School budget seeks small increaseMay ask town for $4.5 million
In a preliminary overview of the Block Island School’s 2013-2014 fiscal year budget, Superintendent Bob Hicks recommended a 2-percent budget increase to the School Committee at its Monday, January 14, meeting.
The expense budget would total $4,707,966, an increase of $94,044 over the current year’s budgeted amount.
For the proposed budget, $4,502,590 would come from town funding, a 1.9-percent increase ($84,729) over the current year. Hicks noted that the state allows up to a 4-percent increase per year.
Hicks explained in his report that the teacher salary scale is frozen, but teachers still receive “step increases” — additional money based on years of services. “Seven teachers receive such increases and with taxes added the total cost of those is $33,438,” he wrote in the report.
Health insurance costs will also rise, noted Hicks in the budget report.
The superintendent said that special education costs are projected to rise by about $32,000 to accommodate a student’s needs. Although it’s not indicated in the proposed budget, Hicks added that a handicap lift might also require repair in the years to come.
Hicks noted in the budget report some measures used to cut costs — such as an administrative re-organization, which is still under consideration by the School Committee.
Committee Chair Bill Padien asked if there would be any money allocated for purchase of computer tablets. Hicks said there’s $30,000 (no increase from last year) allocated to technology equipment replacement, and it is not yet known what needs to be replaced.
Committee members wondered if tablets that provide digital books could help offset future textbook costs. Math and science books were replaced about two years ago, but Hicks foresees science books needing replacement again within a few years. Money allocated for textbooks remains the same as last year, $13,859.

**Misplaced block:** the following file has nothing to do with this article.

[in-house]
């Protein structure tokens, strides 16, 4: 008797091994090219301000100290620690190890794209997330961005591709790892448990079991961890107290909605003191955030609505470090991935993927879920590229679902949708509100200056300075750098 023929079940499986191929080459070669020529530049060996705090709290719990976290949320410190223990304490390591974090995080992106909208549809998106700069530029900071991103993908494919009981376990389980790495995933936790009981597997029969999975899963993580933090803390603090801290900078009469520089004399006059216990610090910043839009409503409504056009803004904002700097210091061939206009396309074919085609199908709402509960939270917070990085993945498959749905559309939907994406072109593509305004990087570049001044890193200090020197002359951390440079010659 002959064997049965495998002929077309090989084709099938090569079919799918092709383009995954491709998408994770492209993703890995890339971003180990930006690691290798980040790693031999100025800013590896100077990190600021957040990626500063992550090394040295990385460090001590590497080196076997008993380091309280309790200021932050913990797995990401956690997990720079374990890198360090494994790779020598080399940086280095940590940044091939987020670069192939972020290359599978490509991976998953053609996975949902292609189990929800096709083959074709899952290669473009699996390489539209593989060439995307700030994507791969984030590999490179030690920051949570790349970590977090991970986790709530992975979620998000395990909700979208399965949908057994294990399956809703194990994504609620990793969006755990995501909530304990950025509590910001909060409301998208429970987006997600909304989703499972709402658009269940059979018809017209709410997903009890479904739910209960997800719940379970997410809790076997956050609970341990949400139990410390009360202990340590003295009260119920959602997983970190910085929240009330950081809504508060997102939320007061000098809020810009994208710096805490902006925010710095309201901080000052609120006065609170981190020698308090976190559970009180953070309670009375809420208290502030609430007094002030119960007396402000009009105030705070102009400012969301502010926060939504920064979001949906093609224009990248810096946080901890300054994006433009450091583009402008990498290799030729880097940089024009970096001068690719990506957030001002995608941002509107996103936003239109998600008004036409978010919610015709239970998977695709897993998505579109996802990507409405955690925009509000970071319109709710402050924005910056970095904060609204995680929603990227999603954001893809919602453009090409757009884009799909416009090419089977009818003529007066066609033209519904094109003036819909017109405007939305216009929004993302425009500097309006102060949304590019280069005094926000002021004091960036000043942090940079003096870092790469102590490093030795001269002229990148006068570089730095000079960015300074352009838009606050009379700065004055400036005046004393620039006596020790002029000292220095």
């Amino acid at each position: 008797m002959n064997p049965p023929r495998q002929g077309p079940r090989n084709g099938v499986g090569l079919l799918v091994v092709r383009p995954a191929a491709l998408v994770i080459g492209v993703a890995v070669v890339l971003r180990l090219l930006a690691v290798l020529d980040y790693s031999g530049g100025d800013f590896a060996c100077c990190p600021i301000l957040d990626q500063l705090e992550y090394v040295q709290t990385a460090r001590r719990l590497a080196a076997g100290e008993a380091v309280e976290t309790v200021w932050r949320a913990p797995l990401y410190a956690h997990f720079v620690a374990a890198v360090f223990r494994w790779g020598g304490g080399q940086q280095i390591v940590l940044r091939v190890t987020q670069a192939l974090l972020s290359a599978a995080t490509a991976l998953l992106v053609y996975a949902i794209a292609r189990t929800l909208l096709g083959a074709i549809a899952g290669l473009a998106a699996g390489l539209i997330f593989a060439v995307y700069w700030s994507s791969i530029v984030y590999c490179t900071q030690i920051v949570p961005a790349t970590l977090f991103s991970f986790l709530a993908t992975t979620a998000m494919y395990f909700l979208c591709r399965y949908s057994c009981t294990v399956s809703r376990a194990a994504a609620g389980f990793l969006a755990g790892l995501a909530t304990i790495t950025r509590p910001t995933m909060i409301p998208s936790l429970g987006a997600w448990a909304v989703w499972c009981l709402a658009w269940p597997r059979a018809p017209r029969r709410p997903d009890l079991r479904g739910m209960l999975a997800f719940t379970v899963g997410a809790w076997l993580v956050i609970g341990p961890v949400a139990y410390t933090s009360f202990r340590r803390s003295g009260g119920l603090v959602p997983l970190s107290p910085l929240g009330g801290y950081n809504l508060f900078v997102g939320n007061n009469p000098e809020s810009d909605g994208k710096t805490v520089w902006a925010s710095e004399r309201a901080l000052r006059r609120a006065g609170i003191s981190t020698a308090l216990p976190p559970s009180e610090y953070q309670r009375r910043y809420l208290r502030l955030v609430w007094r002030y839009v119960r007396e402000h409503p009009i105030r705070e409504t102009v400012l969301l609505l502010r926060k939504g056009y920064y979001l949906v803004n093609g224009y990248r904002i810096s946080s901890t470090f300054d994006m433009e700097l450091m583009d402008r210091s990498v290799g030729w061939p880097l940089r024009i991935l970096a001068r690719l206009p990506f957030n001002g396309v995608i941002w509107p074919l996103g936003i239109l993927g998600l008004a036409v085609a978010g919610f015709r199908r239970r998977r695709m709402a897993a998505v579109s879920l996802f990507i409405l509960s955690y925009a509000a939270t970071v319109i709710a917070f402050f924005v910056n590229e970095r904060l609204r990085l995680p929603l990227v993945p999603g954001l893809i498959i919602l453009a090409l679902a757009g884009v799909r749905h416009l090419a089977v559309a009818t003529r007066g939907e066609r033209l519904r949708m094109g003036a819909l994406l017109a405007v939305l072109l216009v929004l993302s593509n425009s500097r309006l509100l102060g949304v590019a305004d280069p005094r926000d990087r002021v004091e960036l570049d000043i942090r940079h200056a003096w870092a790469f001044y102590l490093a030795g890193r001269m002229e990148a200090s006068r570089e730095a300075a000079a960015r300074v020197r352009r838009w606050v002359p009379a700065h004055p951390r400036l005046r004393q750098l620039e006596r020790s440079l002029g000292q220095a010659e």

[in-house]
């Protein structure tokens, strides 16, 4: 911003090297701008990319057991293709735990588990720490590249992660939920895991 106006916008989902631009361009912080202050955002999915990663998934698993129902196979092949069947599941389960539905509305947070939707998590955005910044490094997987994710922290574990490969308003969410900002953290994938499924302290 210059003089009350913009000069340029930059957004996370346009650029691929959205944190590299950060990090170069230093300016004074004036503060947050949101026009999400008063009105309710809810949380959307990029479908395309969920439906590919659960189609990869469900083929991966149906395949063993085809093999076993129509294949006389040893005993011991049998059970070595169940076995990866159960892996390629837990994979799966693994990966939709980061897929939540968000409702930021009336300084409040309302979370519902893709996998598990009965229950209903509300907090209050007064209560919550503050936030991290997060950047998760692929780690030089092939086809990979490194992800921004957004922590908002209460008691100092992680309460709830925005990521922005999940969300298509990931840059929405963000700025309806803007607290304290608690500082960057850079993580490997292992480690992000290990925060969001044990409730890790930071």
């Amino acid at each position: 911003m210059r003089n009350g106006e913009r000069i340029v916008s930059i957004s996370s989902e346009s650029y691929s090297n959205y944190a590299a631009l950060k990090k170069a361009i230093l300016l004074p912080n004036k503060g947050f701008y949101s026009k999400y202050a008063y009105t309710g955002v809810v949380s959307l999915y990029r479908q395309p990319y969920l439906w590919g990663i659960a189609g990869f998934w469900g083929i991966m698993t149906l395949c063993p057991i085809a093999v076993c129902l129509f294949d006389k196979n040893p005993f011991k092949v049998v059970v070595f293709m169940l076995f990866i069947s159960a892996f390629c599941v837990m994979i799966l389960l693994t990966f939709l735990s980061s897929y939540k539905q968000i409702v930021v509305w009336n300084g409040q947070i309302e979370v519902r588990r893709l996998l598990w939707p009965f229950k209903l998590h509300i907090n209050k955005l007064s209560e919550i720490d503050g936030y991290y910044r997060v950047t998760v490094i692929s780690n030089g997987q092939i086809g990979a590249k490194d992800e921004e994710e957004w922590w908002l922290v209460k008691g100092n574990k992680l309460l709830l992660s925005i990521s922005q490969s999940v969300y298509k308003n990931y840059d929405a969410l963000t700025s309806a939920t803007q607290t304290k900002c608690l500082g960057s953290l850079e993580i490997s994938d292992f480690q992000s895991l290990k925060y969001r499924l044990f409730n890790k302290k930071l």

Many other budget lines would remain the same, or see slight reductions or increases. The School Committee will hold three workshops within the next month to further review the proposed budget, scheduled for Jan. 22, Jan. 28 and Feb. 4.
Attendance and administration
The committee reviewed attendance records, and had questions and comments about how this year’s revised schedule affected attendance.
The revised schedule, introduced this year, lengthens school days by one half-hour on Mondays through Thursdays, and shortens Fridays by two hours. It was devised to allow students to play off-island athletic games without missing too much class time.
Attendance was at 91.9 percent this December, while it was at 91.6 percent last year.
Friday attendance, Hicks noted, was affected by a December 21 storm that cancelled the boats — about one-quarter of the school was absent on that day.
Padien wondered how the staff has handled the schedule change. Committee member Elizabeth Connor requested a breakdown of Monday and Thursday attendance, to see if the schedule change helped attendance on those days. Connor also wondered if it was possible to see absentee rates without sicknesses.
Committee member Annie Hall requested grade point averages, to see if the schedule change affected them negatively or positively.
Hicks went on to say that teachers provided feedback on the proposed administrative reorganization — which would create one full-time principal (who would perform principal duties while also acting as curriculum director), eliminate one part-time co-principal, reduce the hours of a remaining part-time co-principal and reduce hours of the superintendent. “I can’t find anything that I would disagree with,” he said. “I would be in 100 percent support of the things they are asking about.” He said teachers had questions about Common Core implementation, curriculum writing and tech support, among other things.
The full-time principal would be helping to re-organize the school and bring in other resources, explained Hicks.
In other business, the committee voted to accept a policy for graduation requirements.